In Yeshurin 21 Page 65 Rabbi Ezra Shaivet says that there are those who attribute it to רבי עובדיה בן דוד, however it is still unclear whether this is accurate. He does not indicate who it is that attributes this to the רבי עובדיה בן דוד.


2

Parashath Bilaam is written with stories that Mosha Rabbeinu never experienced, for example the story with the donkey, no one was there but the donkey bilaam and the maloch. Also the sacrifices and such is from the perspective of bilaam and not Mosha Rabbeinu. Therefore, the gamoro in BB is saying that Mosha Rabbeinu did write it even though the perspective ...


2

http://he.wikipedia.org/wiki/%D7%A4%D7%A1%D7%A7%D7%99_%D7%AA%D7%95%D7%A1%D7%A4%D7%95%D7%AA Per Rabbi Yaakov Emden in his Sefer Mishna Lechem Pesachim Chapter 10 it was authored by Rabbi Yaakov ben Asher - the Tur. There are those who attribute it to the Tur's father - the Rosh. The Chida in Shem HaGedolim questions as to what the source is that it was ...


2

The traditional argument is explored and defended at length here and the subsequent links in the series. No one claims that the entirety of the Zohar as we have it was written by Rabbi Shimon bar Yochai (and no one says that he actually wrote as opposed to taught orally any of it). It would seem rather repetitive to restate all the arguments there, but the ...


2

I think you have to put this in context. We're talking about an age where long distance communication was almost non-existent. So while the King had absolute influence over Jerusalem - the further you traveled the less influence he had. So while it's possible that within walking distance of Jerusalem the Torah had all but been forgotten (and this is ...


1

I think maybe only some of the commandments and the details of Torah (especially the punishment for idolatry and what really constitutes idolatry) was forgotten in the absence of the text. However the greater part of the how to do a lot of stuff (as what was a Shabbat violation or the niddah rules) were not forgotten, because it was more cultural than ...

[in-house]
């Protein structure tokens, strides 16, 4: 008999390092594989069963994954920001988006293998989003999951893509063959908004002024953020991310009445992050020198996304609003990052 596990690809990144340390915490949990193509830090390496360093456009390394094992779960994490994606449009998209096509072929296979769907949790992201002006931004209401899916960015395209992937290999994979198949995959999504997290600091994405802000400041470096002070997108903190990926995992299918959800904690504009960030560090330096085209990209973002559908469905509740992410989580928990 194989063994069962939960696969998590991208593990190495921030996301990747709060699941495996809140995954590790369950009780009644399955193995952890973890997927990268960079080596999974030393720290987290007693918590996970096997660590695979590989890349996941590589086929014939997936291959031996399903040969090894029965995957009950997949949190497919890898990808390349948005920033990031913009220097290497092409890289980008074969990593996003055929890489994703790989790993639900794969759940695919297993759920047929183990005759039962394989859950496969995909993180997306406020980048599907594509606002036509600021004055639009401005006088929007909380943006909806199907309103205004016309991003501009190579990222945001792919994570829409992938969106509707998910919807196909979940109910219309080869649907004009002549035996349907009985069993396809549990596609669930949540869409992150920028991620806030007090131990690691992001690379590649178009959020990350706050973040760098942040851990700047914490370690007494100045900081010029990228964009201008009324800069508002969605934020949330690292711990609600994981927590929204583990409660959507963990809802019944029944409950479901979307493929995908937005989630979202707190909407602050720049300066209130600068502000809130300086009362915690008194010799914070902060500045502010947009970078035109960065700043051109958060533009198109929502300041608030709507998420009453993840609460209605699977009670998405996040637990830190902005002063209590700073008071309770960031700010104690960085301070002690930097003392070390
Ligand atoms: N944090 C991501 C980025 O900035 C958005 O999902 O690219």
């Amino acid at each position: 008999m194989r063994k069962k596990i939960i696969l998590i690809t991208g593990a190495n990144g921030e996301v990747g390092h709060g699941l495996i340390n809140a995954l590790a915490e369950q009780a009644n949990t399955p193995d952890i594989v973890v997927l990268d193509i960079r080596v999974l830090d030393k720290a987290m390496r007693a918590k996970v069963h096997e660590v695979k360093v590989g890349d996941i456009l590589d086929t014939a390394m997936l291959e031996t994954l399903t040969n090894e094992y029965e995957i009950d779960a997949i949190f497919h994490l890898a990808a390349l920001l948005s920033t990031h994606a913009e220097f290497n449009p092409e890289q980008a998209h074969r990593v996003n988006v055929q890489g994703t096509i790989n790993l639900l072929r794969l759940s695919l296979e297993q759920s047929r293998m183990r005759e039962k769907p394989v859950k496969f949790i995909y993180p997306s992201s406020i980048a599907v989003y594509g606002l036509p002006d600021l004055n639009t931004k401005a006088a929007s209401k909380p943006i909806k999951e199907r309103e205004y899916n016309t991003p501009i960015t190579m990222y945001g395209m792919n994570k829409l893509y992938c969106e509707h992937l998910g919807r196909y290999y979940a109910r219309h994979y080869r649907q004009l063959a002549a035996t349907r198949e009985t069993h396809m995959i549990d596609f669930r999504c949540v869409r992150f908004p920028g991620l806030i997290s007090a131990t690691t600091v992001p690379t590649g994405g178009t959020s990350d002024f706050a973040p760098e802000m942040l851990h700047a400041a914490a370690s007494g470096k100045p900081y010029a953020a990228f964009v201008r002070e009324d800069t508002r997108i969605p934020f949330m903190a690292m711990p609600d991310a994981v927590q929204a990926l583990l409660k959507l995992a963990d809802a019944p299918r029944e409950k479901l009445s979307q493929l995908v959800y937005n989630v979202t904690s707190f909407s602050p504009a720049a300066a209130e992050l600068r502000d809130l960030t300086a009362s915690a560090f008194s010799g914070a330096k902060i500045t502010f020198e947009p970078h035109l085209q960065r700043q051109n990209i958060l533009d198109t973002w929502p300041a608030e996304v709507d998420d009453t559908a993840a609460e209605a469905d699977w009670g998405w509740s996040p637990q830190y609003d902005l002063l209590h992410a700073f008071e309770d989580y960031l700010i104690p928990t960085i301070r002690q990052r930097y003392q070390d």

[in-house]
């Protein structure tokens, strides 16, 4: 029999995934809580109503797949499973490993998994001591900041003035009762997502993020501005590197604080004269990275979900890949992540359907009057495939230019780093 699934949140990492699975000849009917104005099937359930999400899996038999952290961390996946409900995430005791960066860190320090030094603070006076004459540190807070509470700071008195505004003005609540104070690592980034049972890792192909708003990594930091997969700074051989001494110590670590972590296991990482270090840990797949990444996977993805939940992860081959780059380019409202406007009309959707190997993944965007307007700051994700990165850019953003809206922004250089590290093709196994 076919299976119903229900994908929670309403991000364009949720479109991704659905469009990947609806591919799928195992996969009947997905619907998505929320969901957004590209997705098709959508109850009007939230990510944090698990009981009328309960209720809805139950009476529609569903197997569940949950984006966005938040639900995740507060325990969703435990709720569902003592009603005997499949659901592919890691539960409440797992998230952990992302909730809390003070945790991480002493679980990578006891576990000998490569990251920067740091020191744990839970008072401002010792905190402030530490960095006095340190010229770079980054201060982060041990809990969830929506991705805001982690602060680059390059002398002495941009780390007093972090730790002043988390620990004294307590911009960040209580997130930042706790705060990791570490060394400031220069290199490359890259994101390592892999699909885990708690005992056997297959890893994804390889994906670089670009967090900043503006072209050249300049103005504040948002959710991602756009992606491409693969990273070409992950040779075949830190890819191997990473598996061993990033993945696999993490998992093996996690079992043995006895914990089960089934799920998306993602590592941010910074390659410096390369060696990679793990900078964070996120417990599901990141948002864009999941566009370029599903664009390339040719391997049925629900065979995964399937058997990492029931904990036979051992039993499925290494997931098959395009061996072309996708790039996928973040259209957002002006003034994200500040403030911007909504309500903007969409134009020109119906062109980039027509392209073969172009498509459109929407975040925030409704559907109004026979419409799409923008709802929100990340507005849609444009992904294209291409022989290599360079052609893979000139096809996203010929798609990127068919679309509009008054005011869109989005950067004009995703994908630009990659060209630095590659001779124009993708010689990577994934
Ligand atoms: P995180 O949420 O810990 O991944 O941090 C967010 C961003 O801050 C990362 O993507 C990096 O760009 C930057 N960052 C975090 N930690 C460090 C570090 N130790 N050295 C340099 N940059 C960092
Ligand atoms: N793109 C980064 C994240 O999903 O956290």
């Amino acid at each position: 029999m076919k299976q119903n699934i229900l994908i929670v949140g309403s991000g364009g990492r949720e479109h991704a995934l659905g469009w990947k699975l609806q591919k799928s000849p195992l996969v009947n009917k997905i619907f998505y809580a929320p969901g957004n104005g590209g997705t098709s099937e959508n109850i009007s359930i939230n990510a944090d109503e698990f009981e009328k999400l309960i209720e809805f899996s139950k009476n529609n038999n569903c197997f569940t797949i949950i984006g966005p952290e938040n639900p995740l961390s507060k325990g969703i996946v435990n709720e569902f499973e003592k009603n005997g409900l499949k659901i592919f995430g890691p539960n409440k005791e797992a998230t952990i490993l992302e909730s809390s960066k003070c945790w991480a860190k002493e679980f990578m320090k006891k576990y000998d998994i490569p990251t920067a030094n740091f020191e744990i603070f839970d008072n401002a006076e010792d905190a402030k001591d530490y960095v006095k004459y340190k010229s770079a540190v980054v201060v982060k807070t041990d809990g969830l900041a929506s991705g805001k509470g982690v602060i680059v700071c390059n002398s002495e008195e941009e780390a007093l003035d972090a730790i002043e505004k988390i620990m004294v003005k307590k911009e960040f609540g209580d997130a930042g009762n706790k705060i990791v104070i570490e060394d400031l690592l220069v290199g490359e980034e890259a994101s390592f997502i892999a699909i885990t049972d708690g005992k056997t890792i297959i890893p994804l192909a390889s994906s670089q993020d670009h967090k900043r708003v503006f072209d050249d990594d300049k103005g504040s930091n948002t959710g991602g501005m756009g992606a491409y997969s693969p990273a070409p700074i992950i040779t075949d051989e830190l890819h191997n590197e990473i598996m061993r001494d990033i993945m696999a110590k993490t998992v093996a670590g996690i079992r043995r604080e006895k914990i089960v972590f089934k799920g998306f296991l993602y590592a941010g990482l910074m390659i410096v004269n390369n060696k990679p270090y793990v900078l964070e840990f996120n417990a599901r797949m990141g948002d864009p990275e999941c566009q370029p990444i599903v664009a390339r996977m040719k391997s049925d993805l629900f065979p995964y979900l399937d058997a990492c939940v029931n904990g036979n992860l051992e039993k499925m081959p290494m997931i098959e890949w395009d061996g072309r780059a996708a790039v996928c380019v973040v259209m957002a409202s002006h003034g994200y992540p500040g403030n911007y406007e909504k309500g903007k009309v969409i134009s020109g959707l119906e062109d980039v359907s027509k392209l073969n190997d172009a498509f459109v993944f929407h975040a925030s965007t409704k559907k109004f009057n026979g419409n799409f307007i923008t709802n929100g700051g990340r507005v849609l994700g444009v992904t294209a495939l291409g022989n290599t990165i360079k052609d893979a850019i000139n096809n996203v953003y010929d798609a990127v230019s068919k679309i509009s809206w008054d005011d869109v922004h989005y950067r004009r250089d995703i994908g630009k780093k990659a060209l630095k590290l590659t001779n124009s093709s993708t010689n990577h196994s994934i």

1

Rambam's Eighth Principle (translation by Aish.com): We believe that the entire Torah in our possession was given [to us] by the Almighty through Moshe Rabbeinu, by means of the medium we metaphorically call "speech." No one knows the real nature of this communication except Moshe, to whom it was transmitted. He was like a scribe receiving dictation. He ...


1

Levi Ginsburg in his commentary to the Yerushalmi explains that apparently there were people who claimed that the story of Bilaam was not realy part of the Torah but was added to it from an external source (he brings proof that such a claim existed from other sources in Chazal). Therefore, Chazal wanted to refute this and said that Moshe Rabbeinu wrote this ...


1

Midrash is very subversive. The midrashim now known as "classic" today, and taught by every 3rd grade rebbe, weren't necessarily learned or accepted by all Jews throughout history. Different communities had their own work, whether it was Midrash Hagadol by Yemenite Jews in the Middle Ages, to Midrash Rabbah around the 400-500s C.E, to the Tosedta, written ...